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Edgewood GC, Southwick, Mass. (back 9 reviewed Sept., 2009; front 9 reviewed Sept., 2011)

Sherpa Matt has recommended 
Edgewood at nearly every GT Minor Event over the past two years, after he started playing it every Monday in his newly-found golf league.  We were remiss in not playing/reviewing it sooner.

Anyone who treks north on Route 10 towards Edgewood, any Tracker at least, may notice that the path to this great Track is dotted with certain roadside landmarks, mainly congregational churches and farm stands; a great and balanced approach  to a Tracking venue.  The most notable church on the scenic journey was the "Assembly of God" in scenic Southwick.  The inspiring part about that landmark, from a Goat Tracker perspective, was that it hit the right GT hymnal note, i.e., "when Goat Trackers descend on a course, it's occasionally (maybe frequently) a 'God-awful assembly.'"  That was way more amusement than necessary to get through the trip to Edgewood.

The Edgewood GC Review

Revisiting the approach...you just can't have a course located on
Sheep Pasture Road, much less a course sign next to the street sign
(pictured at left), without attracting attention from the Goat Track folks.  (2007 Goat Tracker of the Year, Sherpa Matt, gets a pass here; since he recommended the course and from what we understand, approaches Edgewood from a different direction).  At the entrance to the course though, the 60-degree ascent to get to the parking lot and pro shop makes it pretty clear that one is in rarefied Tracking air, with a good view of the Berkshires, to boot.

At this point, we were clued in that Matt had his 'A-game' working and would share his insights on our trek around the back 9.

Tee Boxes:  pretty firm, but not quite hard enough to pop a nut; some were kind of uneven, but nothing exceptional by Goat Tracking standards; on the other hand, if you consider a lot of grass exceptional, these are.

Fairways:  There was a lot of interesting stuff going on here.  Sure, there were the usual dead spots, but this was the first Track we've run across that had designated dead spots mapped out on the scorecard.  Rest assured, it was more than funny to the Sherpas.

Oher Course Layout Features:  It may have taken a while for the Edgewood newbies to catch on, but once their "Inner Sherpa" kicked in, it was all, "ahh, grasshoppahhh..."  For Golfer Number Two, it seemed to click on the dogleg 12th.

T-Rex bit:   there are plenty of courses with doglegs and ways to work around them; periscopes, gongs, slices, hooks, skulled tee shots, etc., but the gong on 12th at Edgewood may be our favorite.  An old wagon wheel and a rock.  Classic.  Bang a gong, get it on.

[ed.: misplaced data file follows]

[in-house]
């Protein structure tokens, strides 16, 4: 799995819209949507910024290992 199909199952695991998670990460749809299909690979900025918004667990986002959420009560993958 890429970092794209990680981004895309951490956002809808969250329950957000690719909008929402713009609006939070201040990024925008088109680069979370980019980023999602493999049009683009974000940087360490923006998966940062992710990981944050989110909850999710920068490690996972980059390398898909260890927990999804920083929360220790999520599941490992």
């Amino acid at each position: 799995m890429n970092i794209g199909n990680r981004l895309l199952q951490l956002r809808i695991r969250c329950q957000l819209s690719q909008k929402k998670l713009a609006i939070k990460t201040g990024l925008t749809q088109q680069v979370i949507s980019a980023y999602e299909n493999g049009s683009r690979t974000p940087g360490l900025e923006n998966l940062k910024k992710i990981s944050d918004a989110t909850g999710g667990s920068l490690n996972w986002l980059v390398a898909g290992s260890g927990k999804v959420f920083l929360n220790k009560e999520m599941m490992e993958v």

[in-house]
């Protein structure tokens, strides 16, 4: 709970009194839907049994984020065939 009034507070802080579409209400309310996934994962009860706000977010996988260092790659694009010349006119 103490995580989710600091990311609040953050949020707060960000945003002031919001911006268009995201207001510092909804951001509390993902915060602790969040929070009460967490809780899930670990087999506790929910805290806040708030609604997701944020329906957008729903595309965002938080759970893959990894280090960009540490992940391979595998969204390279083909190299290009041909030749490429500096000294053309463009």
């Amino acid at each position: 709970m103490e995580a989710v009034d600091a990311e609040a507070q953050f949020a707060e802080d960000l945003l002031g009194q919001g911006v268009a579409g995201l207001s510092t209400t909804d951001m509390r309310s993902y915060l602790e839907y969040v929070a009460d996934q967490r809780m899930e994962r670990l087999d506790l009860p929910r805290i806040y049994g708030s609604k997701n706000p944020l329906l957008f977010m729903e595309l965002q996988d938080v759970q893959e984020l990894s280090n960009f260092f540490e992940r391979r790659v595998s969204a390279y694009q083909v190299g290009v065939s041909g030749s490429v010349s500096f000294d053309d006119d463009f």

Greens:  most impressive.  We won't utter any heresy here (i.e., "break on a green at a public course"), but we did observe some strange rolls.... and bounces.  Not that we're experts at firing at the pin, but the pin placements seemed less than Tracker-friendly, unless you were watching someone else's shot bounce or roll off the green, in which case they were just freakin' hilrious!  The best example was Sherpa Matt's blind (alternate fairway) approach shot into #15, the "easier" par-5.  Golfer Number Two gave him the play-by-play rundown from inside the tree line.  "You fired it right at the pin, then it started moving kind of slow, maybe like a  cobra, then maybe more like a cobra with a mongoose clamped onto its neck...but you're still on the green...just sixty feet from the pin."

"The Hedge" otherwise known as the part of the 12th green that has settled/sunken in over the 4" drainage pipe running just beneath the surface horizontally, with longer "hedge like" grass growing in the trench.  We can see how a putt across or through it may be difficult to gauge for speed, with the golf equivalent of "
stop sticks" there, but "break" should never enter into that equation.

Bunkers:  Good stuff; kind of like Berkshire ski resort snow in late March/early April, i.e. loose and coarse, which we like.  We thought about comparing it to aggregate as opposed to sand, but that wouldn't be right.  The downside is that if anyone has blasted out of a greenside bunker, you'll be looking at a pebble-filled putting line, but that's just part of the Tracking experience.

Sherpa Matt pointed out that the left greenside bunker on #16 is a "puttable trap," where occasionally in his league play, Trackers opt for the putter instead of the sand wedge to save their bacon on this hole.  Sounded like a good idea, probably equally applicable to most of the greenside bunkers at Coventry Pines.

"Fear not the OB"  Part of what we like about Edgewood is that it looks like a heavily wooded course and it is, with a lot more oaks than pines.  What's best about it these o.b. areas, from a Tracker perspective, is they're both richchet-friendly and the "woods" are not nearly as imposing as they appear to be from the tee, with enough openings between the trees for displays of "Track Acumen."  The best example of this, among many, is the  right side of #18.  Matt said that you can drill a tee shot deep into the woods on the right side upslope and expect to play it from a decent lie.  We were skeptical, but Matt backed up his assertion by drilling his drive a good forty feet into the trees, only to have it roll out to a very playable lie for an approach shot.  A great on-course demo.

The 19h:  Closed when we made our way off the course after dark, but we've heard good things.